“IT’S going to make me really anxious, more fatigued and once again restrict my independence,” criticised one Farnham resident as Waverley Borough Council brought in new changes for disabled motorists.
As of Monday (April 3) disabled motorists no longer automatically receive free parking with a Blue Badge in Waverley car parks.
Even if drivers have a Blue Badge, they still need to pay to park in the disabled bays, using the parking machines or RingGo, which according to those who use it, has additional charges.
However Waverley Borough Council does offer a free parking permit for disabled residents on income related benefit, which will have the same life span as the Blue Badge.
This entitles the motorist to park in the borough’s car parks for free when displaying both their Blue Badge and permit, clearly in the front windscreen.
Tania Tirraoro, founder of the award-winning blog, Special Needs Jungle, is furious with this decision: “The Blue Badge and free parking gave me much more independence, as my condition means I have chronic pain and can’t stand for long.
“Being able to just park close, go into the dentist or another store makes it possible to go out by myself. Standing or even queueing at a parking meter will make it much less likely that I will be able to do that.
“Using an app to pay is one thing, but I also suffer memory loss, so I am likely to forget to pay or to top up if I take too long and end up with a fine.”
Motorists with both a Blue Badge and disabled parking permit may park in any disabled bay free of charge for a maximum of three hours.
The motorist can also park in a general bay that is not reserved for any other person or permit holder. The general bays are free of charge for an unrestricted amount of time when displaying both the permit and Blue Badge.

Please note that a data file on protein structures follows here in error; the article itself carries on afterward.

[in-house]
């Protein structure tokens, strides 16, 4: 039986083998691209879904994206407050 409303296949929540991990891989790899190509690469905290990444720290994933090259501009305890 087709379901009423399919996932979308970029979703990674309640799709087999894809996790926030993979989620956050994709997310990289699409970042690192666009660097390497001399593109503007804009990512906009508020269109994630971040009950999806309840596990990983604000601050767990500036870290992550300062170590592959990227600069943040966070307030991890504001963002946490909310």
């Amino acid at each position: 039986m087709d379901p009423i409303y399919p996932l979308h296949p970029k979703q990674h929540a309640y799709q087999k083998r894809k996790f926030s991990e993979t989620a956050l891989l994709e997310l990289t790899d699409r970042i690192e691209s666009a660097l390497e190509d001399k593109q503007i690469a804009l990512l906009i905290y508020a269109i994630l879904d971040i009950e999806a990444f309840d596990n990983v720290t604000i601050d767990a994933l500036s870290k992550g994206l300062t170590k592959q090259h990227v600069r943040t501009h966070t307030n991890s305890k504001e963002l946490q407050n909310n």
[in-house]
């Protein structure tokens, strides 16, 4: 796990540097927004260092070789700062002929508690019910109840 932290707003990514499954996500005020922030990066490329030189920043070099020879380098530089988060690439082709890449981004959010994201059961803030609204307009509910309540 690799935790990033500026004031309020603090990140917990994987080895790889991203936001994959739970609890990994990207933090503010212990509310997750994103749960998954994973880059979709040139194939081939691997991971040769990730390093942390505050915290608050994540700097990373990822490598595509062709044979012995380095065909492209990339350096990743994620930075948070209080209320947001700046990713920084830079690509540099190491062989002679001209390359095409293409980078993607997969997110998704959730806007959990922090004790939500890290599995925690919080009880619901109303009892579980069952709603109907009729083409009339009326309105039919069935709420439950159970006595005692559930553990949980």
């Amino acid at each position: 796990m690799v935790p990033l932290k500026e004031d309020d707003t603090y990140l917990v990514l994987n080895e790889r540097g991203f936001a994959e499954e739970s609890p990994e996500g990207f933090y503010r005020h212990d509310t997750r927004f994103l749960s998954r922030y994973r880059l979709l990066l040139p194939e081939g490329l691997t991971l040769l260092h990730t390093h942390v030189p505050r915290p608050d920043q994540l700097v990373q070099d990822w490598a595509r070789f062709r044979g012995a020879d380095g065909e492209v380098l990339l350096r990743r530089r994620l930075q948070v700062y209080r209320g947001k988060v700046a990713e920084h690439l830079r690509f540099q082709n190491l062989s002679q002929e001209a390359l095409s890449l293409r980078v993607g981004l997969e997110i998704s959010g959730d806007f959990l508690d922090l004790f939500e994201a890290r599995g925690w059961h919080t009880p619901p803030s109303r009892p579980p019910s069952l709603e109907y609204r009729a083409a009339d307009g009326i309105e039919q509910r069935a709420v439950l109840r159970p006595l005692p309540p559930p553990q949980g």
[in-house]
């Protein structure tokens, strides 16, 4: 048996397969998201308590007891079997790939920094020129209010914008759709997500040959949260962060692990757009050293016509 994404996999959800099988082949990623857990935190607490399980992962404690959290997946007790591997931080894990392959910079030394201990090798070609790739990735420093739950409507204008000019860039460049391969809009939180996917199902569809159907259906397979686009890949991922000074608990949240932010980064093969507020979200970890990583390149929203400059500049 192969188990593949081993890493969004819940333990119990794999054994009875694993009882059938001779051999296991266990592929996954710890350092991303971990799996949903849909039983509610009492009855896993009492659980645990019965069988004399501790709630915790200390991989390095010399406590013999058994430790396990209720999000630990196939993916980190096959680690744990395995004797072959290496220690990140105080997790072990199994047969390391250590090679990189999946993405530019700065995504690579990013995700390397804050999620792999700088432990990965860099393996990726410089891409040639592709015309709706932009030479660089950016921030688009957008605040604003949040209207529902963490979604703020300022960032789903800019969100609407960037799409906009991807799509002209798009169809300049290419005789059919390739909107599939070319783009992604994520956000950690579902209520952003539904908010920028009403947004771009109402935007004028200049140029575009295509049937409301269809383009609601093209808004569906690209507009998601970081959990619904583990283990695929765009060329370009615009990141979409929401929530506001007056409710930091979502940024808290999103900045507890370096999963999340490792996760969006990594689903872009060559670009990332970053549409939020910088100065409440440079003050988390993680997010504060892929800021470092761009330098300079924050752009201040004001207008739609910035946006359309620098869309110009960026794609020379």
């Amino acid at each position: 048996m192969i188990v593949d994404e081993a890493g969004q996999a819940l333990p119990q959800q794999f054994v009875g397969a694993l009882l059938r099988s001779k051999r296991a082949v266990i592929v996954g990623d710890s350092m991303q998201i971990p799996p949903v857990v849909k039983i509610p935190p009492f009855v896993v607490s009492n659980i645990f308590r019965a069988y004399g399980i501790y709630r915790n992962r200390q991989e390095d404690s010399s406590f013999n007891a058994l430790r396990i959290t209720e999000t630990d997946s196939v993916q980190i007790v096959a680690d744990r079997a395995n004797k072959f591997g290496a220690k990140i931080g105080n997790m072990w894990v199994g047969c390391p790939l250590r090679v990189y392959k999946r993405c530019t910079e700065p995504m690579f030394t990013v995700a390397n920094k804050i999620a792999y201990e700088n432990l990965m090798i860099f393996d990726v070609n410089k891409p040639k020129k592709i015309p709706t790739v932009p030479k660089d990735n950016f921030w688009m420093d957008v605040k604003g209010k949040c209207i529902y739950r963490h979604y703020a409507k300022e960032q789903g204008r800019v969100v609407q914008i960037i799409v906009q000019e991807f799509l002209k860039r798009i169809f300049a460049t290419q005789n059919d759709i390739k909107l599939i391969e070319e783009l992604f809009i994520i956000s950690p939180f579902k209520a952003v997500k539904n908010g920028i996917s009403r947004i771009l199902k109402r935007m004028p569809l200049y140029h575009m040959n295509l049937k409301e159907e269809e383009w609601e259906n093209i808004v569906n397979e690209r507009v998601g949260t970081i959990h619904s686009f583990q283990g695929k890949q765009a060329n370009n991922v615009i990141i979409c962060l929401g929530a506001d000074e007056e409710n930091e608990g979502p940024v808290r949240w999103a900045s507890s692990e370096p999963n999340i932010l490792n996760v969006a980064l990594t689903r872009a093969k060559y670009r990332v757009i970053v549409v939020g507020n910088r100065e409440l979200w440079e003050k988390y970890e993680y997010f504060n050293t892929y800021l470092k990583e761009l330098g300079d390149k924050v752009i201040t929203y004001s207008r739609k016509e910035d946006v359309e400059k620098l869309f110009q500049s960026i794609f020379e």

According to Waverley Borough Council, “the aim is to provide free parking for those who need it most”.
These changes are expected to create an extra £75,000 income for the council per year, and come as part of Waverley’s attempts to replace reductions to its central Government funding.
Tania, who is also a journalist, author and parent of two sons who around 10 years ago were diagnosed with Asperger Syndrome, concluded: “This new policy cannot possibly create enough revenue to make it worth making people’s lives more difficult than they already are.
“It’s not about the money, it’s discriminating against people, like me, who rely on easy and fast access with minimum impact on energy or anxiety levels. What has happened to the compassion of people in positions of power that they cannot understand the impact this will have?
“The council claim to have done a so-called ‘impact assessment’. Exactly who did they ask? It’s riding roughshod over people who are already hard-pressed to take part in society the same way everyone else can.”.